Getting Little, Feeling Small

EVEN falling needs to be learned. I had my first such lesson in Korean, all gibberish to me, on the ski slopes of Yongpyong way back in 1993. But language was no object.

All I had to do was to watch my sixty-something coach simulate a fall, a smooth sideways skid that landed his jockey figure on the left side, hip first, then torso. Within seconds, he’d propped himself up ever so stylishly to demonstrate the swoon again, this time on the right side, knees buckling like a marionette’s before ending with that same soft thud.

My second lesson in falling hasn’t quite come yet, but it will soon enough, soon as I wean myself off the wall for my handstand, which could be tomorrow perhaps, or the day after that, or maybe next week. But I thought I said the same vague thing to myself just last week at my upside down class, my fifth since September 29th, with a resident inversion teacher who’s been with us for a good year now.

It’s this same teacher who’d tell us all, a cosy little group of no more than twenty, to “get little” at that last holdout, just as we are about to tip over after a dizzying brief flirtation with balance.

Like this, she’d show us, leaning, tilting, teasing herself into a fall. Then, like one of those casino croupiers whose hands move with such illusive ease, her hand, left or right one, I don’t remember, pads off to another spot, and the “get little” moment seems to unfurl in slow motion—her knees hug in, she turns into a compact little ball, and then the balls of her feet come to the mat, soundlessly like a cheeky stealthy kid.

Yes, little all right. And above all, light.

But I haven’t taken the big step yet. And I’m certain I’m not the only newcomer here for the fear of falling grips most of us, although keeling over last week—from a headstand at that, not a handstand—I realized this: it’s not the falling that’s scary, it’s the thinking that makes it so. After all, when it does hit you, it all happens in a flash.

First, there’s that rude thump of a blackout as the back slaps the floor. Then the feet come down, soles feeling, toes probing. And before you know it, you see light again, clearer and brighter than before.

“Your water bottle,” one of my fellow students said when my eyes caught his just as I was crawling back up. “It’s fine,” I mumbled without realizing only an hour or so later what he meant: Don’t come crashing down again on your water bottle.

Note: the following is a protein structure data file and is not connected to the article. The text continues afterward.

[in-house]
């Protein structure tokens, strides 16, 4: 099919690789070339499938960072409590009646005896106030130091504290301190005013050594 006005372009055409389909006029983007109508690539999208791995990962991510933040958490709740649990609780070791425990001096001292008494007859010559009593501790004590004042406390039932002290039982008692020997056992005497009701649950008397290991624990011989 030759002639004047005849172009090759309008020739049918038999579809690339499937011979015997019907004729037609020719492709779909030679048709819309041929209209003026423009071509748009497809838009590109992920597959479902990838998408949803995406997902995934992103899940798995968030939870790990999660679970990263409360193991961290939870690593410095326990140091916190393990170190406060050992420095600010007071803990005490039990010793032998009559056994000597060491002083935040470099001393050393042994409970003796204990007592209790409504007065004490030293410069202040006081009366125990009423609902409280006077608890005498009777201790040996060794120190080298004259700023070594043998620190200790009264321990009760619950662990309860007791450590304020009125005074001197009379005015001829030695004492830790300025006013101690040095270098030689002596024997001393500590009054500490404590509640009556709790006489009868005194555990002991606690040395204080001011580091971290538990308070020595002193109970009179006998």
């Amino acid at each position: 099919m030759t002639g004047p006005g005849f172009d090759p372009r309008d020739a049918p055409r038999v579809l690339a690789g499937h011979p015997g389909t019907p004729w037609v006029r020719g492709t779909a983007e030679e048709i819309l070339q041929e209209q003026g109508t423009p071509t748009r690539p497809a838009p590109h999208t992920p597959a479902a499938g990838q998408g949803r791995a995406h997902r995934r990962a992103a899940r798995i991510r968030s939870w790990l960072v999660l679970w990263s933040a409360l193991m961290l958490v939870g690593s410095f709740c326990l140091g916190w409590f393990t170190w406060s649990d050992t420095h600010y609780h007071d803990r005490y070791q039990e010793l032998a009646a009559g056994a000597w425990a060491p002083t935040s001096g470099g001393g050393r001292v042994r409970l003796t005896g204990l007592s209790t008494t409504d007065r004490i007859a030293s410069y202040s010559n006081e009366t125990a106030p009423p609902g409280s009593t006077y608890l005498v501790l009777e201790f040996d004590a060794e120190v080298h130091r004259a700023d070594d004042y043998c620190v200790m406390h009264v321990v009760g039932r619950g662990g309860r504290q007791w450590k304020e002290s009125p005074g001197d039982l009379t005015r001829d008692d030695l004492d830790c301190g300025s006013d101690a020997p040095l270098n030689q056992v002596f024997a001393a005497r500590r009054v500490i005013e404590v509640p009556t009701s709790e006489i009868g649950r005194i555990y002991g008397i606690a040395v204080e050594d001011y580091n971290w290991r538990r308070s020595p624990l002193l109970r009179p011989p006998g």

Sometimes, we can and we do get dull and dim. Just blame it on the momentary daze, or the bewitching hour of night—which should rightly be reserved for resting and unwinding, not hard asana practice, but I do break rules once in seven years.

Vows are different though, one shouldn’t ever fool around with them. And so when I came tumbling down that evening, I felt something shatter in my heart—the vow I had made almost a year ago after falling messily from slippery elbows at a hot Hatha class. I swore it would never happen again on account of my cranky spine.

But why then did I practice my handstand that night without the wall as companion? Especially since this pose hasn’t been in my radar for quite a while now, out of sheer deference to a neck that has also joined the cranky league. Between ego and derring-do, I couldn’t figure out who was singing louder. All I heard was: “Only wimps practice handstands by the wall.”

Other ambient noises would play up as well. Now, why would that other teacher leave us with that 80-20 head-to-elbow ratio advice, when here she is, getting me to press down on the elbows more and ease off on the crown? Do those numbers really matter? After all, she noted, some folks can go 100 percent on the head. Imagine, hands-free! Look Ma, no elbows! And why shouldn’t I practice 20-80, pray tell?

And then, everything came down, the song stopped, the noises disappeared. It was just me and the fall, the one no one had taught me how to deal with. This time, it wasn’t wet and slippery.

I didn’t get little, but I felt small. In fact, all night, I felt that way, even before that fall—in a Warrior I scanning the unsmiling, unfamiliar faces in the mirror; and that one peculiar vinyasa, which wasn’t my usual souped down chaturanga. 

Knees … knees … long pause … the chest wouldn’t go down, and the chin wasn’t even protesting.

The mat glared boldly at me, and I stared blankly back.

My mind was playing fix-it, working on a separate drill to lower the chest with my elbows directly over the wrists, not behind them. But I froze, and that pause would soon devour me, I knew, as my face warmed, then the ears. I felt a rising sense of sorrow and self-pity, a spinning wheel of both, but the tears didn’t come. I didn’t let them. I refused to fall, if you could call it that.

That equanimity would stay me and still me through the end of class, right up to those parting post-savasana words: “We should all take our practice seriously, but not ourselves.”

I guess I could have just cried. Somehow, somewhere, I had learned that before.

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